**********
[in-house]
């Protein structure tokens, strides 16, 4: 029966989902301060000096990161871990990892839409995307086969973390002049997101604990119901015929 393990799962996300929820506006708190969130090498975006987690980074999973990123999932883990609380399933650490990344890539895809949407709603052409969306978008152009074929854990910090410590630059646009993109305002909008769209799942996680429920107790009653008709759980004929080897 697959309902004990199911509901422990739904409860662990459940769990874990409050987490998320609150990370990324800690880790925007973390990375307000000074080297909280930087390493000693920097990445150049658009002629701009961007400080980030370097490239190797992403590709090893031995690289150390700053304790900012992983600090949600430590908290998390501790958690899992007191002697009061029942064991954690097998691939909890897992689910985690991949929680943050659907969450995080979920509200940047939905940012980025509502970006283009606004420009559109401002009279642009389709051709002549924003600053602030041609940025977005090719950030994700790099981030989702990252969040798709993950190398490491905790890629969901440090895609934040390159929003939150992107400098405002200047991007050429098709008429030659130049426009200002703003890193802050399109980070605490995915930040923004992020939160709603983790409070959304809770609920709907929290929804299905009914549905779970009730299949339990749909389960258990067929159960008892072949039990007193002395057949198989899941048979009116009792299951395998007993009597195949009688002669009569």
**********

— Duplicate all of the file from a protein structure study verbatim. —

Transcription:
[in-house]
């Protein structure tokens, strides 16, 4: 029966989902301060000096990161871990990892839409995307086969973390002049997101604990119901015929 393990799962996300929820506006708190969130090498975006987690980074999973990123999932883990609380399933650490990344890539895809949407709603052409969306978008152009074929854990910090410590630059646009993109305002909008769209799942996680429920107790009653008709759980004929080897 697959309902004990199911509901422990739904409860662990459940769990874990409050987490998320609150990370990324800690880790925007973390990375307000000074080297909280930087390493000693920097990445150049658009002629701009961007400080980030370097490239190797992403590709090893031995690289150390700053304790900012992983600090949600430590908290998390501790958690899992007191002697009061029942064991954690097998691939909890897992689910985690991949929680943050659907969450995080979920509200940047939905940012980025509502970006283009606004420009559109401002009279642009389709051709002549924003600053602030041609940025977005090719950030994700790099981030989702990252969040798709993950190398490491905790890629969901440090895609934040390159929003939150992107400098405002200047991007050429098709008429030659130049426009200002703003890193802050399109980070605490995915930040923004992020939160709603983790409070959304809770609920709907929290929804299905009914549905779970009730299949339990749909389960258990067929159960008892072949039990007193002395057949198989899941048979009116009792299951395998007993009597195949009688002669009569």